With target wait time, access points (APs) and station devices negotiate particular times when the station device will be awake and ready to receive traffic from the AP. This feature allows the station to remain in the sleep mode much longer than with previous generations of Wi-Fi, thus reducing overall device power consumption.

Previously, IoT devices had to wake up at set intervals dictated by the access point (300 ms in most installations) to see if there was any traffic for them. Consider a window sensor that rarely provides any new data unless there is breakage. With TWT, a sensor can communicate to the network that it only needs to wake up say every 3 minutes to provide its input. Otherwise, it can sleep, not transmit data and save power. The access point knows that it will not receive information but still recognizes that the device is present and will communicate with it at the pre-determined time. This feature allows devices to sleep much longer and save a considerable amount of power so batteries will last much longer.

The sleep time is usually determined by the system designer to achieve the specified battery life and user experience. With the wake-up time, the amount of data to be sent and frequency it is sent at, the desired sleep time can be calculated quite accurately for a particular battery type. This additional design flexibility provides marketers and designers new options for next generation products and is among the benefits of using the latest Wi-Fi 6 specifications.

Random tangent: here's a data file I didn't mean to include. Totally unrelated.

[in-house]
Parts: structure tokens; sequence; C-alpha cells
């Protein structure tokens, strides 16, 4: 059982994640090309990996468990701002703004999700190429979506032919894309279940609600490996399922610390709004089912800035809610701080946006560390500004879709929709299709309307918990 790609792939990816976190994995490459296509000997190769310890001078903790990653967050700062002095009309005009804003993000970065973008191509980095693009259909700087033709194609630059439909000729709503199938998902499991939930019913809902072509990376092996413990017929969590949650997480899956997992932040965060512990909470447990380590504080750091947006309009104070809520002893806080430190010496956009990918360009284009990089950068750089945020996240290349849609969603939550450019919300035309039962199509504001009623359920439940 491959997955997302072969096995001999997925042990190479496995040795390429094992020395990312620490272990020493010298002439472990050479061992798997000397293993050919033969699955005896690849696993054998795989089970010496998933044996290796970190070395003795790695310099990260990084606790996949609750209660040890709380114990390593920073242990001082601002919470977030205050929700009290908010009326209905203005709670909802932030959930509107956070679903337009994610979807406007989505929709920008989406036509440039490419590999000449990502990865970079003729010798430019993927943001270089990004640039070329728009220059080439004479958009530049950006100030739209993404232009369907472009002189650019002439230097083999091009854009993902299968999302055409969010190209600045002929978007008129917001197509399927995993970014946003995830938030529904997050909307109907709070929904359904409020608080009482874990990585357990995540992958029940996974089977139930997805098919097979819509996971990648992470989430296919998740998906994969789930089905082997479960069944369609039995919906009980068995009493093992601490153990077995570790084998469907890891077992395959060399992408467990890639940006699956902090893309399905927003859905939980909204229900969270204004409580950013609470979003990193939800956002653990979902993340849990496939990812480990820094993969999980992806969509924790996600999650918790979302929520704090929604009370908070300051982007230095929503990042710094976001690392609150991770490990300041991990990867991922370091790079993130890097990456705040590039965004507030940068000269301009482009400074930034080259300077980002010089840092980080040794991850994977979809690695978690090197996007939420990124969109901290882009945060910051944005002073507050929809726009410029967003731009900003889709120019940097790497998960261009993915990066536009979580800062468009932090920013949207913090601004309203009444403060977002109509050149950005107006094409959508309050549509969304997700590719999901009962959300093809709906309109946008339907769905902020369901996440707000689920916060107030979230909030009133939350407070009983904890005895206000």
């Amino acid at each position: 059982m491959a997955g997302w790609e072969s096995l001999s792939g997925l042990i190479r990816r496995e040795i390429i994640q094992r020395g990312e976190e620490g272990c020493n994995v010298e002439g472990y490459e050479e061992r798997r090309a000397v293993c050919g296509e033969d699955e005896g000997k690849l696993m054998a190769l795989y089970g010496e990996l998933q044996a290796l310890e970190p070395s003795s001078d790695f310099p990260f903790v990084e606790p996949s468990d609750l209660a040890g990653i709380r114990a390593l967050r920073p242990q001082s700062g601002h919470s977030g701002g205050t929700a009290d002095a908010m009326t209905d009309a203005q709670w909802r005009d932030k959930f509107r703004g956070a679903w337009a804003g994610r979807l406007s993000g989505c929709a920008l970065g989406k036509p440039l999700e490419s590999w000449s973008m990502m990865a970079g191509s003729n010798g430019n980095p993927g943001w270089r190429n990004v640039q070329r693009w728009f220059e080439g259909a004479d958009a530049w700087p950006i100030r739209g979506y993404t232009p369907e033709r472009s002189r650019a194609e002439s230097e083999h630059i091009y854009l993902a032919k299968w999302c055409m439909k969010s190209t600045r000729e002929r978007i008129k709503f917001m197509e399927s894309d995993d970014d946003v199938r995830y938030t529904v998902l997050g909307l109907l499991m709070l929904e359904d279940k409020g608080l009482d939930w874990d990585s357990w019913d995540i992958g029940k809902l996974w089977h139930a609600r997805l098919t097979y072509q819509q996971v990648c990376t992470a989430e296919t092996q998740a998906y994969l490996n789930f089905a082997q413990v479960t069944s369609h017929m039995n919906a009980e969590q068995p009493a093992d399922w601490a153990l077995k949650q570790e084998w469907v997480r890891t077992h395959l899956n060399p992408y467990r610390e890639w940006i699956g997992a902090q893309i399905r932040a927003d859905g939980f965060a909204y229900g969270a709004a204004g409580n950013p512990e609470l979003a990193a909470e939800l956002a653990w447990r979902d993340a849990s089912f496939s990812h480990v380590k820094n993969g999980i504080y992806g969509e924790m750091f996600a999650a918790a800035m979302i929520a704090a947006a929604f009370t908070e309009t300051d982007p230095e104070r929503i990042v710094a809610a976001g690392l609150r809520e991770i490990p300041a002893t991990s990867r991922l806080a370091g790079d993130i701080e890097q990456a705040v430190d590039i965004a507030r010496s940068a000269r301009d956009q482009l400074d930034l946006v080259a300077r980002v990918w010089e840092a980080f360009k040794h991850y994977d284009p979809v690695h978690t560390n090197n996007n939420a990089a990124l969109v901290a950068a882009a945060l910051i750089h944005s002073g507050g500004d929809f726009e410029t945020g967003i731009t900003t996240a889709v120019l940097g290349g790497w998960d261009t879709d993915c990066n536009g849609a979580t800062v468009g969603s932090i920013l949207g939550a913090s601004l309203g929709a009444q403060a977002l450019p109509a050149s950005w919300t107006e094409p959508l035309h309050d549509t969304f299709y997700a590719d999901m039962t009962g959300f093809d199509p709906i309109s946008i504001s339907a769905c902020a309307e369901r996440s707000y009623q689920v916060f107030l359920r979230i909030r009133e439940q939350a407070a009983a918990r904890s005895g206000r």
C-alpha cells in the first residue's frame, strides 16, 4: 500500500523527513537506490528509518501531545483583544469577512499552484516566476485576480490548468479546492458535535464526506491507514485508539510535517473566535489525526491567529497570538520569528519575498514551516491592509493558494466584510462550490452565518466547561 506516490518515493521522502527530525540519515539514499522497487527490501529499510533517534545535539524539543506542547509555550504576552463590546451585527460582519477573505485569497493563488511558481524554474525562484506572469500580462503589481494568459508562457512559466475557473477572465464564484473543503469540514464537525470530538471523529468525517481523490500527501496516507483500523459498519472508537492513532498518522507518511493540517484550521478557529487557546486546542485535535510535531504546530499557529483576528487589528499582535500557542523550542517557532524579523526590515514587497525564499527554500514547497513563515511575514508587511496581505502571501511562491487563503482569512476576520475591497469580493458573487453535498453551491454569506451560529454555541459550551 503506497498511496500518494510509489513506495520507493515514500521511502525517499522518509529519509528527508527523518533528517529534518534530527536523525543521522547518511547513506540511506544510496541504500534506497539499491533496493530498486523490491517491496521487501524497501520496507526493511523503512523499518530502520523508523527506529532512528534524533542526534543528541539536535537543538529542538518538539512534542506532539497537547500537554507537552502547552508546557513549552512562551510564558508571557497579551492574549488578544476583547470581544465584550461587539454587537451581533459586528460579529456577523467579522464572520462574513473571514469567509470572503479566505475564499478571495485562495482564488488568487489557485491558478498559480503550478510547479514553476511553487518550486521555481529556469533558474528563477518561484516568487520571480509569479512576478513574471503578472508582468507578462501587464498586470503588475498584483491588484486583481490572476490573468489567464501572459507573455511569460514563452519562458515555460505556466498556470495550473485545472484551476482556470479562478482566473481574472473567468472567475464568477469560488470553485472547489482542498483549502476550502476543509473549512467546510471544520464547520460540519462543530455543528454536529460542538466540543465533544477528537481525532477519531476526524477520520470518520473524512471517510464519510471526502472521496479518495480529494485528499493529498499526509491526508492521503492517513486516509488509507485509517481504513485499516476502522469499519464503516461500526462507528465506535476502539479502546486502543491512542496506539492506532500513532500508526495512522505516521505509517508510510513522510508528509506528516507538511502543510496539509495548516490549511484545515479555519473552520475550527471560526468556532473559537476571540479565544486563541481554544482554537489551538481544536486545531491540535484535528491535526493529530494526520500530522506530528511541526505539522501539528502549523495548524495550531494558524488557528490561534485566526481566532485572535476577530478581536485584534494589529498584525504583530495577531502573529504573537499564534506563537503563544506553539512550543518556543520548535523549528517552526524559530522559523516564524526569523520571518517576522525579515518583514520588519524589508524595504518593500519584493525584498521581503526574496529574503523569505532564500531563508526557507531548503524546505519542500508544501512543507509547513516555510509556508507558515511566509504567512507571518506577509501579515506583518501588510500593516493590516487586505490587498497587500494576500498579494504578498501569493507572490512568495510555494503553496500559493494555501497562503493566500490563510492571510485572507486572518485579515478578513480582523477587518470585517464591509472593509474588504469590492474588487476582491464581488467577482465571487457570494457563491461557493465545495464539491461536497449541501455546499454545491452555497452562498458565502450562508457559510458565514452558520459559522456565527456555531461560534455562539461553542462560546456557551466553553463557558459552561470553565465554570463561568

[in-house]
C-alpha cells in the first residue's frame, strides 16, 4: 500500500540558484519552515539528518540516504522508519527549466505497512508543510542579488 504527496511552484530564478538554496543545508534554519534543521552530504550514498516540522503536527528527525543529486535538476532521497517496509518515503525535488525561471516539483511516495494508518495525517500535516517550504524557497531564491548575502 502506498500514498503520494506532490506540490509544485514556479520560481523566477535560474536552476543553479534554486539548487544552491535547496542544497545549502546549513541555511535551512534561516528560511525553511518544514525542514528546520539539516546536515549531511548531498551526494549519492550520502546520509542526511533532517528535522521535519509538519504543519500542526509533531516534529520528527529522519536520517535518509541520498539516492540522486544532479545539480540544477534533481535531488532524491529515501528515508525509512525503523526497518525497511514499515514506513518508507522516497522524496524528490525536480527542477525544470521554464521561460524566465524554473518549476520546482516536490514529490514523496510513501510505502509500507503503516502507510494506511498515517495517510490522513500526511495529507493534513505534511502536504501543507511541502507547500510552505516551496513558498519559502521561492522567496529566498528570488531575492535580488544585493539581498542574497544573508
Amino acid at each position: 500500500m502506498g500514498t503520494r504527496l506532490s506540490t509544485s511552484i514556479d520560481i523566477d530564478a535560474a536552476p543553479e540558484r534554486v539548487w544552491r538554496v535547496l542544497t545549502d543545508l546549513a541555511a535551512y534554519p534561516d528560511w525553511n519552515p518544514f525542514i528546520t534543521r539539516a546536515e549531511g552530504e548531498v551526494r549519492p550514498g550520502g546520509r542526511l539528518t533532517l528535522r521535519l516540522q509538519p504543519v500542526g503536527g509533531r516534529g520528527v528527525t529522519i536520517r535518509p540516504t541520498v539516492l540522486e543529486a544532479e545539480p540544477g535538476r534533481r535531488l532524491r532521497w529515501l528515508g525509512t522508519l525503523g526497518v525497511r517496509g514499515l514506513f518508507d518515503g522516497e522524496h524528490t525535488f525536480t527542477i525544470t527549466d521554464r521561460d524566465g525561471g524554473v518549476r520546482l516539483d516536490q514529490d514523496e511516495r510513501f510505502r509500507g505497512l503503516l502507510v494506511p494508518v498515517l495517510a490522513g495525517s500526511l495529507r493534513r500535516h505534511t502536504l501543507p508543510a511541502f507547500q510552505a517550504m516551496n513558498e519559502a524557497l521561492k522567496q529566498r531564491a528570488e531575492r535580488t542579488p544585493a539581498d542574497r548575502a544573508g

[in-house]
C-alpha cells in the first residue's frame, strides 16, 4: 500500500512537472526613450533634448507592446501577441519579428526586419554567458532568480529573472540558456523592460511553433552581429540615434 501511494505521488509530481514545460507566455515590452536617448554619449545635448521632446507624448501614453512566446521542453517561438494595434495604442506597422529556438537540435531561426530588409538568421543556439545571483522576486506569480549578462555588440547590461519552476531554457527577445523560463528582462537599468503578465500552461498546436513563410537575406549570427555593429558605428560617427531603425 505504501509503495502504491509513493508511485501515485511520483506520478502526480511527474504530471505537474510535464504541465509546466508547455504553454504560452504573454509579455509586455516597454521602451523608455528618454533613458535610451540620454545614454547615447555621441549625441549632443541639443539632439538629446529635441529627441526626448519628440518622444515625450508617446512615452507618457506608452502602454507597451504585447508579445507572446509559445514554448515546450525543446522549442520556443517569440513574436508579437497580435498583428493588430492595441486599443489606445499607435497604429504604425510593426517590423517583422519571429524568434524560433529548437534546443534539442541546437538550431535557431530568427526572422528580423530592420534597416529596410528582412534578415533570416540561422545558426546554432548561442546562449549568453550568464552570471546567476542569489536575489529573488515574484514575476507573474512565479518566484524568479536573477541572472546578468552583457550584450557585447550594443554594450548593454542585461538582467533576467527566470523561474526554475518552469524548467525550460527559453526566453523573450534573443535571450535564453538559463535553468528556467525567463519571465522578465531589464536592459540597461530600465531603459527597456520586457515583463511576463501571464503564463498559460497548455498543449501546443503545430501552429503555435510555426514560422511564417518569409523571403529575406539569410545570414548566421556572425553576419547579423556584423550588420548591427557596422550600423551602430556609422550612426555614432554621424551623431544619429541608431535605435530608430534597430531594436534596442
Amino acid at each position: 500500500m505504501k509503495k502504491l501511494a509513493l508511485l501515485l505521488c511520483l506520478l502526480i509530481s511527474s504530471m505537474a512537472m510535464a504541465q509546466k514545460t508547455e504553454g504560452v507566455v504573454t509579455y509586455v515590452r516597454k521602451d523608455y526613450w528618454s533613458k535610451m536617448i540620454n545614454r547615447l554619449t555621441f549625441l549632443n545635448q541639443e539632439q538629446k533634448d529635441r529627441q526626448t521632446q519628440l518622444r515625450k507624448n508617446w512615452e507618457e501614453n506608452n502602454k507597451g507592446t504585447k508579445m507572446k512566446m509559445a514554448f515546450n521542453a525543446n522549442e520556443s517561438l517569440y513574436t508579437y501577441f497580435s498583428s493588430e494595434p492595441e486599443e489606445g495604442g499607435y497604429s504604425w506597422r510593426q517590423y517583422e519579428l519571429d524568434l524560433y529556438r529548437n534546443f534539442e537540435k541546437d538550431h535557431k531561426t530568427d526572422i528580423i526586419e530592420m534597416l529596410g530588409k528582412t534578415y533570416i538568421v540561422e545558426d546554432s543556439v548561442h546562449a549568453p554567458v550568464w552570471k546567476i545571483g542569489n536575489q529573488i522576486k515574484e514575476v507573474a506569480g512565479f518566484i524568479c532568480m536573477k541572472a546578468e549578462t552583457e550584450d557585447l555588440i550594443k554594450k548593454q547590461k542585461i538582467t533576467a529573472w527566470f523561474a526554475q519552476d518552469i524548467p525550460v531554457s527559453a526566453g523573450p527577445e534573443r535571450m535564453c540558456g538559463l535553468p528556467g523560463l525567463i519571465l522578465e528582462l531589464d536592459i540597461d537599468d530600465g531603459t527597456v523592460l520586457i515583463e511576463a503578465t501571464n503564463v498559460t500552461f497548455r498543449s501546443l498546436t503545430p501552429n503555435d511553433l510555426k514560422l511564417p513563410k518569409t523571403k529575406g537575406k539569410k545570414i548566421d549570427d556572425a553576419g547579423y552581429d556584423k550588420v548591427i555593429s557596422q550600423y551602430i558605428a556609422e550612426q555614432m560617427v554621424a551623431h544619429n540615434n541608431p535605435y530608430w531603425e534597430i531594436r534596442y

IoT Product Manager’s Guide to Wi-Fi 6/6E - Whitepaper

This whitepaper includes key considerations for Wi-Fi Standards  for IoT product managers and engineers designing connected products. As a product manager, you have to decide for each new product, which version of Wi-Fi should I use? When should I use Wi-Fi 4, 5, or 6? This guide provides a comprehensive view across key considerations in IoT products such as reliability, range/congestion, adoption of the new standard in Wi-Fi routers, cost, security, and power consumption. Access the whitepaper to learn more.